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Factors and Rectangles

Date: 06/25/98 at 18:22:52
From: amy
Subject: Factors and rectangles

I'm trying to figure out what a rectangle and factors have in common.

Date: 06/26/98 at 12:48:50
From: Doctor Peterson
Subject: Re: Factors and rectangles

Hi, Amy - 

The answer is pretty simple, but it can give you a lot to think about.

Since the area of a rectangle is the product of the lengths of the 
sides, the sides are always factors of the area.

It's easier to picture if you think of building a rectangle out of 
objects - maybe little square blocks, or maybe just arranging coins in 
a rectangle. If I gave you a handful (or a roomful) of blocks and 
asked you to make a rectangle out of them, you would have to decide 
what size rectangle you should build. Not all rectangles would work. 
For example, if you had 14 blocks and tried building a rectangle 5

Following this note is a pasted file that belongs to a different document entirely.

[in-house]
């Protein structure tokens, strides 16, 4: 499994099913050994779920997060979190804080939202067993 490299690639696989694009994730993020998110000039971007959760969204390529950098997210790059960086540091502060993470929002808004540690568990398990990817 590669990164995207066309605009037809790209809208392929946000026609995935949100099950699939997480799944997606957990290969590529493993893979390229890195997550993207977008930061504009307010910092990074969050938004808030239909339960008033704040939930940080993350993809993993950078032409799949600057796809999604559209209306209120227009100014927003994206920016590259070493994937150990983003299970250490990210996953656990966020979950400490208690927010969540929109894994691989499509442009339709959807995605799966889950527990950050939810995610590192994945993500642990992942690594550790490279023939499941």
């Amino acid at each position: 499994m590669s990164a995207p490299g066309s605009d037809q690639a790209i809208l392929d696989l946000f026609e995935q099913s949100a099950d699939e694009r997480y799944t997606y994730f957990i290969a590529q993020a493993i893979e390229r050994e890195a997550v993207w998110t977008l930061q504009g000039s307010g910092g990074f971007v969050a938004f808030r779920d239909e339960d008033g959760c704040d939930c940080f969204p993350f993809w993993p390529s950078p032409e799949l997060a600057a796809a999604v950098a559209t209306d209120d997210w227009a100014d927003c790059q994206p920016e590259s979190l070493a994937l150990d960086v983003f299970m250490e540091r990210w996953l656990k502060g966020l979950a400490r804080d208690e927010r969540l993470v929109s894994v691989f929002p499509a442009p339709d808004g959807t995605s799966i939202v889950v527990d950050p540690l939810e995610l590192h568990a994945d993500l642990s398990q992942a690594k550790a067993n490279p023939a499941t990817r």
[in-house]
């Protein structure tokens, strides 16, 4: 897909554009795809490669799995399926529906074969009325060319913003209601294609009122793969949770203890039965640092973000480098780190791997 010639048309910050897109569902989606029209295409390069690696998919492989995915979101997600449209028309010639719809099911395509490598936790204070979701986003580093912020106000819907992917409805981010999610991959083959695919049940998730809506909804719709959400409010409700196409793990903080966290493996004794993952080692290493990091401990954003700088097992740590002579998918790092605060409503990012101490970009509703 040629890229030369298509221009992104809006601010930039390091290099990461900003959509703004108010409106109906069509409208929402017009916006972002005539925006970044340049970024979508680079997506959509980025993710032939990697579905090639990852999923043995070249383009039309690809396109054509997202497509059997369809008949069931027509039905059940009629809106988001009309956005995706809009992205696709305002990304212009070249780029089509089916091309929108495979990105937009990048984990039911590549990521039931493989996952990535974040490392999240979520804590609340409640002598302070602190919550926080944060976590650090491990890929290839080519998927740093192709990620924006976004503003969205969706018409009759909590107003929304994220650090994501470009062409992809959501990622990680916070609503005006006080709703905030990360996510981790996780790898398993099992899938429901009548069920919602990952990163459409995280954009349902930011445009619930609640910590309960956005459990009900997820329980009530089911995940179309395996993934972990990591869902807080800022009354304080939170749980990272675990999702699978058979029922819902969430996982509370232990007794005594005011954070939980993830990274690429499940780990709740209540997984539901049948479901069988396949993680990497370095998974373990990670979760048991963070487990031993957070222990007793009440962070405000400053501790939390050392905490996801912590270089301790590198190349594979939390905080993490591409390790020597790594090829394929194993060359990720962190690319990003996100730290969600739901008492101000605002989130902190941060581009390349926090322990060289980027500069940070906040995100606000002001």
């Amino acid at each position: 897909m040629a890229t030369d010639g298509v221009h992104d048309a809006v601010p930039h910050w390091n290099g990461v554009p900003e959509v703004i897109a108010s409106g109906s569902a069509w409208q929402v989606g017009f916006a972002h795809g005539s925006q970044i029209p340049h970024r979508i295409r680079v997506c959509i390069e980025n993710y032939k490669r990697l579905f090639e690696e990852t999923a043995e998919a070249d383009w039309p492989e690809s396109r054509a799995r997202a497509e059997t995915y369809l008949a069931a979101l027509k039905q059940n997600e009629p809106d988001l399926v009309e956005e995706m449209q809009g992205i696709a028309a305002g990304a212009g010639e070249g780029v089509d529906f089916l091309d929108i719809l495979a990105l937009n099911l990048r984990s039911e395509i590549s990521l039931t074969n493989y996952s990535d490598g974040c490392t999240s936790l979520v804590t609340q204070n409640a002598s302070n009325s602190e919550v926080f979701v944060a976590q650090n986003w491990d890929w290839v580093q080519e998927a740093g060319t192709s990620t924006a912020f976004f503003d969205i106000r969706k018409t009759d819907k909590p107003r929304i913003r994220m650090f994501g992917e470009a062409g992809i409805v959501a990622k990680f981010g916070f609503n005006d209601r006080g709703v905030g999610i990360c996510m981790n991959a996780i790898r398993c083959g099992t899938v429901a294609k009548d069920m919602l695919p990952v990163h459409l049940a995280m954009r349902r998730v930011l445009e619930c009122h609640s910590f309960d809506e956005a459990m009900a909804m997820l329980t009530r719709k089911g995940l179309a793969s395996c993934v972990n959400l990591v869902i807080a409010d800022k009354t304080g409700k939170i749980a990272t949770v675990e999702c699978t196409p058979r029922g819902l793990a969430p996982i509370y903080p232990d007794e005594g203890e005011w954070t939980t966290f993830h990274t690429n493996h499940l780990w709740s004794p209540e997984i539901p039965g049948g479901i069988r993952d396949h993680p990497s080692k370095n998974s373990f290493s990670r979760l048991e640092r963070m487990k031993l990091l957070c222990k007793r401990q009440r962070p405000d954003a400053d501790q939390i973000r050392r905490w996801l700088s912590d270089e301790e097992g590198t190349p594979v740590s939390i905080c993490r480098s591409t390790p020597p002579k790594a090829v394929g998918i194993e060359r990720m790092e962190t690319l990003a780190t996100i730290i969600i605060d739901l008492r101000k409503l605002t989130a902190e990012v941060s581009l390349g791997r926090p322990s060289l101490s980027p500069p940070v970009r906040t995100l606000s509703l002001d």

blocks across, you would find that you didn't have enough to make the 
third row:

    O O O O O
    O O O O O
    O O O O

That's because 5 is not a factor of 14. If you factor 14, you will 
find that 14 = 2 * 7, so the only rectangles you could make would be 
2 by 7 or 7 by 2:

    O O O O O O O    O O
    O O O O O O O    O O
                     O O
                     O O
                     O O
                     O O
                     O O

Oops - I forgot you could also make a 1 by 14 or a 14 by 1 rectangle -
they're easy to forget!

The fun part comes when you have a number that can factor in more 
ways. For example, with 36 blocks you could make all these rectangles:

    1 * 36
    2 * 18
    3 * 12
    4 *  9
    6 *  6
    9 *  4
   12 *  3
   18 *  2
   36 *  1

Try playing with rectangles for a while. It can really help you get a 
feel for how multiplication and factoring work!

- Doctor Peterson, The Math Forum   
Associated Topics:
Elementary Multiplication
Middle School Factoring Numbers

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